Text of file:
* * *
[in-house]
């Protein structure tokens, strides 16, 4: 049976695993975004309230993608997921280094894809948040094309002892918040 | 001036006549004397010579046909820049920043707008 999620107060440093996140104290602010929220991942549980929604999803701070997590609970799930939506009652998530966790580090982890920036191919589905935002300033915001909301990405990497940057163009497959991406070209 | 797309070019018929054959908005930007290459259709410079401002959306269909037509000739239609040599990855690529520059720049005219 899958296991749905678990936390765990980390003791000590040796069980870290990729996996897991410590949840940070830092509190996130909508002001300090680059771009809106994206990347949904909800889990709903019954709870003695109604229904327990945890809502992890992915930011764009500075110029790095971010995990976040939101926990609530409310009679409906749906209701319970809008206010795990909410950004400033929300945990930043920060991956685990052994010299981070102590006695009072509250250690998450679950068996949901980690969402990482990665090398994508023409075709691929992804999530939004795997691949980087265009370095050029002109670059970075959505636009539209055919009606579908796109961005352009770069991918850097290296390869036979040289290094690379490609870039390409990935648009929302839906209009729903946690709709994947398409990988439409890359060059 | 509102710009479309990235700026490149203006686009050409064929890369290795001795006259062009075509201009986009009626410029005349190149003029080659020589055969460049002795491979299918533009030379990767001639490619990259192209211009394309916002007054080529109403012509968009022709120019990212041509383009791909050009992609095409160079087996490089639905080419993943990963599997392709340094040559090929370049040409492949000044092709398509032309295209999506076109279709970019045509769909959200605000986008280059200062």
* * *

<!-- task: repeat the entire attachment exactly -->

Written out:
[in-house]
């Protein structure tokens, strides 16, 4: 049976695993975004309230993608997921280094894809948040094309002892918040 | 001036006549004397010579046909820049920043707008 999620107060440093996140104290602010929220991942549980929604999803701070997590609970799930939506009652998530966790580090982890920036191919589905935002300033915001909301990405990497940057163009497959991406070209 | 797309070019018929054959908005930007290459259709410079401002959306269909037509000739239609040599990855690529520059720049005219 899958296991749905678990936390765990980390003791000590040796069980870290990729996996897991410590949840940070830092509190996130909508002001300090680059771009809106994206990347949904909800889990709903019954709870003695109604229904327990945890809502992890992915930011764009500075110029790095971010995990976040939101926990609530409310009679409906749906209701319970809008206010795990909410950004400033929300945990930043920060991956685990052994010299981070102590006695009072509250250690998450679950068996949901980690969402990482990665090398994508023409075709691929992804999530939004795997691949980087265009370095050029002109670059970075959505636009539209055919009606579908796109961005352009770069991918850097290296390869036979040289290094690379490609870039390409990935648009929302839906209009729903946690709709994947398409990988439409890359060059 | 509102710009479309990235700026490149203006686009050409064929890369290795001795006259062009075509201009986009009626410029005349190149003029080659020589055969460049002795491979299918533009030379990767001639490619990259192209211009394309916002007054080529109403012509968009022709120019990212041509383009791909050009992609095409160079087996490089639905080419993943990963599997392709340094040559090929370049040409492949000044092709398509032309295209999506076109279709970019045509769909959200605000986008280059200062």